Microencapsulation Technology (1): Definition of Microcapsulation

Microencapsulation can be defined as follows:

A compound called internal phase (IP) is “entrapped “ in a small sphere of 1 to
1500 microns average diameter size. The shell wall of the microcapsule can be
modified to allow the release of the compound as desired.

Our microencapsulation technology offers following advantages:
- Isolation of active ingredient
Isolation of a compound via microencapsulation process, brings to decrease
intrinsic toxicity, primary irritancy, potential smell…. Our technology allows mixing of
incompatible compounds.
- Protection of internal phase
Sensitive compounds can be isolated from outside, and be protected from oxygen,
moisture, chemicals, UV… This advantage is particularly appreciated to carry
sensitive ingredients such a PUFA, vitamins
- Controlled releasing system
Microencapsulation allows progressive releasing system of internal phase, offering
long lasting effects of active ingredients while increasing efficiency and decreasing
toxicity (pesticides, insect repellents).
- Presentation under solid or liquid form
Slurry of microcapsules is equivalent to a stable W/O emulsion, free of surfactants
and co-solvents. Under dry form, microcapsules presents a liquid compound under
stable powder.
- Visual effect
Big sizes coloured capsules (0.5 micron to 2mm) offers visual and attractive effects
in cosmetic and detergent formulations. Our macrocapsules may also contain
active ingredients such perfumes, vitamins, essential oils.

Microencapsulation Technology (2): Our Microcapsulation Tech

Our bio-tech experts started to research and develop the microcapsulation
successfully in the mid-period of the nineties of last century. It can be used in
manufacturing medicines and pesticides, also other fields, such as manufacturing
the active ingredient(s) of cosmetics, essences, textile and drugs for human coated
in microcapsules. The coating of the microcapsule is made from edible materials,
instead of polyamides. The technology of the microcapsule size between 100 to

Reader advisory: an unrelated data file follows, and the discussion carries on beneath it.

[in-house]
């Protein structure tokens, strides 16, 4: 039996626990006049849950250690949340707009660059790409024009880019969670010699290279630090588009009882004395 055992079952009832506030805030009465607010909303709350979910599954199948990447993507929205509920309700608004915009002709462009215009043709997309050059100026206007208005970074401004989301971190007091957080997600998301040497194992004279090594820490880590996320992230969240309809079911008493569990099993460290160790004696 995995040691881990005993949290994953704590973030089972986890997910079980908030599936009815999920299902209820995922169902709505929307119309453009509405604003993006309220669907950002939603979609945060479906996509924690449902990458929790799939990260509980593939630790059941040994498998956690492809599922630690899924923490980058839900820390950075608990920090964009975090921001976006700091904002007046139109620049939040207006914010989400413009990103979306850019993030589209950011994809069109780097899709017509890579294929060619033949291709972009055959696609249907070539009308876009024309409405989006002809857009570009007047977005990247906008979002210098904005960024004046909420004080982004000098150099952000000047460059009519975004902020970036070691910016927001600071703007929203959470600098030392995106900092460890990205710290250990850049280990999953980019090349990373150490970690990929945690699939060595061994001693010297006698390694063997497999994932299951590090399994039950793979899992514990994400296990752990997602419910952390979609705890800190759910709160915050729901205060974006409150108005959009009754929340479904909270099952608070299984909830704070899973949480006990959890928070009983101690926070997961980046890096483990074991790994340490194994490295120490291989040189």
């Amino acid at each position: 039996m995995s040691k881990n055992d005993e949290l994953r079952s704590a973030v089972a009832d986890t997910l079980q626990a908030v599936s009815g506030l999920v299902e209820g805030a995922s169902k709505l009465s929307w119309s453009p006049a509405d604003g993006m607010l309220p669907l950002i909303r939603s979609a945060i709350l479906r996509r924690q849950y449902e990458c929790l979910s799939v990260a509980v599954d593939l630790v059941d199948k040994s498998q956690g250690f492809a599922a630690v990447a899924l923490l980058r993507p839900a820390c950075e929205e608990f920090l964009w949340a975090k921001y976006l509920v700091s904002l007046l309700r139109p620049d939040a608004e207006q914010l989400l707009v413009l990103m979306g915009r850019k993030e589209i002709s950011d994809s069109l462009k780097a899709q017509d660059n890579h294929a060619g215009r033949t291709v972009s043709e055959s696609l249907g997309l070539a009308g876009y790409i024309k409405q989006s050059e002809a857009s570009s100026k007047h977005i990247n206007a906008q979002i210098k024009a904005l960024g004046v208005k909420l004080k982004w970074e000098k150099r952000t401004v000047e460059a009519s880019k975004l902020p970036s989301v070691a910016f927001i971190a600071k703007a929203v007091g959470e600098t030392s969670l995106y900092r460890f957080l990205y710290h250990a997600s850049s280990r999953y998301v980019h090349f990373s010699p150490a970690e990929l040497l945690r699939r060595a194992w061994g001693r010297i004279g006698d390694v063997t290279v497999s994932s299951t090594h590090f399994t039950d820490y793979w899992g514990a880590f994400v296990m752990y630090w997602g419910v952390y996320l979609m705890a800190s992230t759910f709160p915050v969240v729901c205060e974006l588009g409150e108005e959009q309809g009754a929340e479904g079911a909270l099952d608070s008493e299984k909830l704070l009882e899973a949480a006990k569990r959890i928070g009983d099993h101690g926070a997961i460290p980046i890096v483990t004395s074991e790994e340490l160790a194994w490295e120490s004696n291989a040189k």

900 nanometers is the most advanced. However, the grain size of our microcapsule
is between 400 and 500 nanometers, only about 2 to 5 μm. As is known to all, the
smaller its grain size, the more difficult it is manufactured, and the more advanced
the technology requires. Now our microcapsule technology is in the leading
position in China.

The characteristics are as follows:
1. Our technicians use the nonpoisonous and edible materials as the coatings of
microcapsules, which are able to be biodegradable, not to pollute the environment.

2. Especially, we can, by people, adjust and control the speed and time of
releasing the active ingredient in microcapsules. For example, we can control in 10
days to release out of the ingredient for vegetables with leaves; for cotton, in 25 to
90 days, and for forest pest control, in 250 days or more.

3. Microcapsule technology makes the active ingredient be encapsulated with.
Thus the microcapsule separates the ingredient from sunlight, oxygen, acids and
alkalis. The active ingredient volatilizes and degrades slowly through the
semipermeable holes on the microcapsule's shell and its effective duration can be
prolonged to 20 to 30 days, even longer. It can be said that it's unique, both higher
in effects of pest control and lower in costs.

4. The active ingredient after microencapsulation uses water as a deflocculant.
Water can't catch fire and is no toxicity. It is very safe.

5. The effect of pest control raises 5% to 20%. The reason is that after
microencapsulation, the active ingredient is relatively concentrates in the
microcapsules, and its concentration is far higher than one of water emulsion after
dispersion of emulsifiable solution or much higher than one of all the pesticides
taking water as a solvent. Once the bodies of insects touch and break the
microcapsules with high-enriched concentration, the liquid will penetrate their
epidermis into the bodies to make them be poisoned to death. For example, the
effect of Matrine microapsule CS is four times as high as Matrine AQUA without
microencapsulation. Thus, its dosage used per hectare is reduced and its spraying
times are decreased. Therefore, the customers save their production costs.

6. The particle size of the microcapsule is very small, only nanometer grade or μm
grade. But the microcapsule is strong in adhesive force so as to be able to stand
being beaten by wind and rain.

7. Low toxicity. Tested by big white mouse, the toxicity via mouth after
microencapsulation is generally only one twentieth to thirtieth before
microencapsulation, even much lower. It’s safer to human and domestic animals.

8. No chemicals
1) The core used is the edible materials.
2) All of the ingredients to control pests are alkaloids extracted from Chinese herbs.
3) The emulsifier is an edible sucrose ester.
4) Its medium is water.
5) Its antifreezer is ethandiol.
The product contains no sythetic chemical pesticides, such as esters of organo
phosphorous compounds, synthetic methrin and carboxylamine esters, etc.

Microencapsulation Technology (3): Fascinating Process

MICROENCAPSULATION is a fascinating process in which tiny droplets or particles
are wrapped with a protective coating yielding CAPSULES for countless
applications. In simple terms a capsule is a miniature container that protects its
contents from evaporation, oxidation and contamination until its release is triggered.

The size is always tailored to suit the end product and the relevant processes
involved in order to assure survival in hostile manufacturing conditions.

An area of one square centimetre (cm2) would contain one million capsules if